For perfectly marbled meats, cut fresh while you wait, you can't go wrong with Jacobson Bros Meats and Deli in Sun Prairie.
When you don't have time to grab lunch or dinner, these tasty snacks will hold you over until you can take a break.
The frozen food here tastes so good, you'll forget it came from the microwave!
From canned soups to canned vegetables, this store has a wide selection of tasty and healthy options.
Add a little bit of sweet goodness to all your baked goods for top-notch flavor and form. Pick up your staples at Jacobson Bros Meats and Deli.
Bread is a kitchen must-have, so pick up some fresh goodness today.
Meat lovers rejoice! From chicken to beef to pork, the meat selection here is sure to please.
Feeling hungry? Heat up a tasty and affordable TV dinner from here and enjoy the convenience of a quick meal.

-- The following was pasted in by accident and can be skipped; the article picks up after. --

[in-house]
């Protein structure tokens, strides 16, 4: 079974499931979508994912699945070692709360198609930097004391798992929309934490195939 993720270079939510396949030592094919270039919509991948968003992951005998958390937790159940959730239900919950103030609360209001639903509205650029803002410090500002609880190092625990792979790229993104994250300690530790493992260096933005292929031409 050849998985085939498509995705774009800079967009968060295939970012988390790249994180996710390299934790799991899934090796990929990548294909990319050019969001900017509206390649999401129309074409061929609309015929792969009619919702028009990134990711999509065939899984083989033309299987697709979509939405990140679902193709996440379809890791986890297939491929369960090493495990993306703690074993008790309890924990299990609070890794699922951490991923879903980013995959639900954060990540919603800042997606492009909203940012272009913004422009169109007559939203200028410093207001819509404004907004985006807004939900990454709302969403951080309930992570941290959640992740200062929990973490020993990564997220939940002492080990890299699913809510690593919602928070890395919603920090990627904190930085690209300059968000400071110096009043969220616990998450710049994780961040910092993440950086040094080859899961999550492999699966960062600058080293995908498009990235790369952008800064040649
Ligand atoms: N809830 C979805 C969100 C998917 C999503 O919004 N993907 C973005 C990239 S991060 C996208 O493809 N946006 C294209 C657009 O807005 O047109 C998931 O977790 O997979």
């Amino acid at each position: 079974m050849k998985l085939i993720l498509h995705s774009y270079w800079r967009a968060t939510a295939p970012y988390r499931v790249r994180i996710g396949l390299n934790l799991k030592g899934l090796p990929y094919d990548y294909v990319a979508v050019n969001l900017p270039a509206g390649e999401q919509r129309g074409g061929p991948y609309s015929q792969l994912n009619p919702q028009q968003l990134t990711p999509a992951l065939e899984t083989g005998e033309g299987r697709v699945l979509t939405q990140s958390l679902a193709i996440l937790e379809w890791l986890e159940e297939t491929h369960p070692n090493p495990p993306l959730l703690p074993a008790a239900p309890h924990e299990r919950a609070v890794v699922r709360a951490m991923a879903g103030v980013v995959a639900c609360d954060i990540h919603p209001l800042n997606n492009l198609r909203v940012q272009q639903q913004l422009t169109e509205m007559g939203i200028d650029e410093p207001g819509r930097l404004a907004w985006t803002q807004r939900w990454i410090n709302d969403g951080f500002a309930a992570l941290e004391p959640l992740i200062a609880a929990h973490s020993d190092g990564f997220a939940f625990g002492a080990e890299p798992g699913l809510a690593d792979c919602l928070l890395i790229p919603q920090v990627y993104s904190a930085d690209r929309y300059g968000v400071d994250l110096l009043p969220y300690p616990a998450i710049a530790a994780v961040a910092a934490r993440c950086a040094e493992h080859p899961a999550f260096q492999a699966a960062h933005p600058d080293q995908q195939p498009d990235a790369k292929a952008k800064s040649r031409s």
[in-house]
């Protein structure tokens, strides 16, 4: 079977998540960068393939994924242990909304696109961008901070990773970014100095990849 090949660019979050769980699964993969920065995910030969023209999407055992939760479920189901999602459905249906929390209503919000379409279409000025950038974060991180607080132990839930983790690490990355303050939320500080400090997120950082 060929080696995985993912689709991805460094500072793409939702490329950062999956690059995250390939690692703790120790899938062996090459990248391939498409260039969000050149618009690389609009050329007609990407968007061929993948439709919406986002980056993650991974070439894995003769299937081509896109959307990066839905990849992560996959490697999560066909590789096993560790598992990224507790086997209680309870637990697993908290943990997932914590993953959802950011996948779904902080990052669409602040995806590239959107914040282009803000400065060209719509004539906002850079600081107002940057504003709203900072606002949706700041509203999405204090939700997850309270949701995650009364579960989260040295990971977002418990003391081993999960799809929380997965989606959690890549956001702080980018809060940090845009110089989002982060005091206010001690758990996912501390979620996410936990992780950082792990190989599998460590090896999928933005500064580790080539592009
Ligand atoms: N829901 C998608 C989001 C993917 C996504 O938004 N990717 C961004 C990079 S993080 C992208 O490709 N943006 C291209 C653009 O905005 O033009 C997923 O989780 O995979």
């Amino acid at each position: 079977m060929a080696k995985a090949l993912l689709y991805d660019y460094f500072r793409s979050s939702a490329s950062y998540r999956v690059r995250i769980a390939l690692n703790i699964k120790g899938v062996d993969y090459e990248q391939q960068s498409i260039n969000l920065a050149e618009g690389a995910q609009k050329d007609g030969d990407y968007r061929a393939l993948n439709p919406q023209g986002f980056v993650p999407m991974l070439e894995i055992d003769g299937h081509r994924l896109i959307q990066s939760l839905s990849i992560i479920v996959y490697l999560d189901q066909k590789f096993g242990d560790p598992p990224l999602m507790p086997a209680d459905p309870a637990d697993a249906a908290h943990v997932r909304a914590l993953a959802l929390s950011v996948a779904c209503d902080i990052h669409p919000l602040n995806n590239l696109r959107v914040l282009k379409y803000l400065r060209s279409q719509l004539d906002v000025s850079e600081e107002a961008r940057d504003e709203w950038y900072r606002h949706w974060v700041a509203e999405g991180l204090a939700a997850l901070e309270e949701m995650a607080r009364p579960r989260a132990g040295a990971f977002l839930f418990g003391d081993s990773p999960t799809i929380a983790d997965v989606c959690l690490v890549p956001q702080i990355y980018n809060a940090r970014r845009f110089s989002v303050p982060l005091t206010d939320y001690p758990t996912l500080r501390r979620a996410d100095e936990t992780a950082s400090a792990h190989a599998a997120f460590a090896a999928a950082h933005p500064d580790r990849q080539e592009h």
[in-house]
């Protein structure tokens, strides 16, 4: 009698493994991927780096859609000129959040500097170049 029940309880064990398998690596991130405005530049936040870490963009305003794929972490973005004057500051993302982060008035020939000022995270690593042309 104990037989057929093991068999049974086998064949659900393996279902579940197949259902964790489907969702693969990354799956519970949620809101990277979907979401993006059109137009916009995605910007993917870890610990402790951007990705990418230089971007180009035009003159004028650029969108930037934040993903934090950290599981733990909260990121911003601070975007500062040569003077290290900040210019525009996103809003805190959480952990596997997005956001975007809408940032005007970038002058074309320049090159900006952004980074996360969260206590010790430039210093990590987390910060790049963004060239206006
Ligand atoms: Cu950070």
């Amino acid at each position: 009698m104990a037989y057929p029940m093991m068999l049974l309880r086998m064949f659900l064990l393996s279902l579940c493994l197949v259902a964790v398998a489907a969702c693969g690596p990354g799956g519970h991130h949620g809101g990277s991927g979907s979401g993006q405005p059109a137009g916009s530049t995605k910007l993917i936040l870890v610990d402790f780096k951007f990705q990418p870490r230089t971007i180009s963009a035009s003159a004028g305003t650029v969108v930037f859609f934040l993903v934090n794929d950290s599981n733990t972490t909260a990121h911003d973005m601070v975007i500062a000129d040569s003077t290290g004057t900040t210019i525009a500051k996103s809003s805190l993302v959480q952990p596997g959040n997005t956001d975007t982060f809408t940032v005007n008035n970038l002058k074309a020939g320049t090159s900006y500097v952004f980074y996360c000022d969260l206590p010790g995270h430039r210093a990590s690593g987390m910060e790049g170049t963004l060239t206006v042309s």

Choose from meaty and veggie favorites at Jacobson Bros Meats and Deli and munch your way through a tasty sandwich.
Perfect for cooking! Almost every delicious dish begins with oil and vinegar as an ingredient or for simply making sure your food doesn't stick to the pan!
Ready for a change? Switch up your weekly meal selections with some bold spices and seasonings from here.
If you're looking for beverages that will handle all your hydration needs, look no further. This drink will refresh, renew, and refuel your energy.
Packed with essential nutrients, be sure to try walk away with some delicious fish for dinner.
The produce available here is a great side to any meal in need of some fresh nutrients.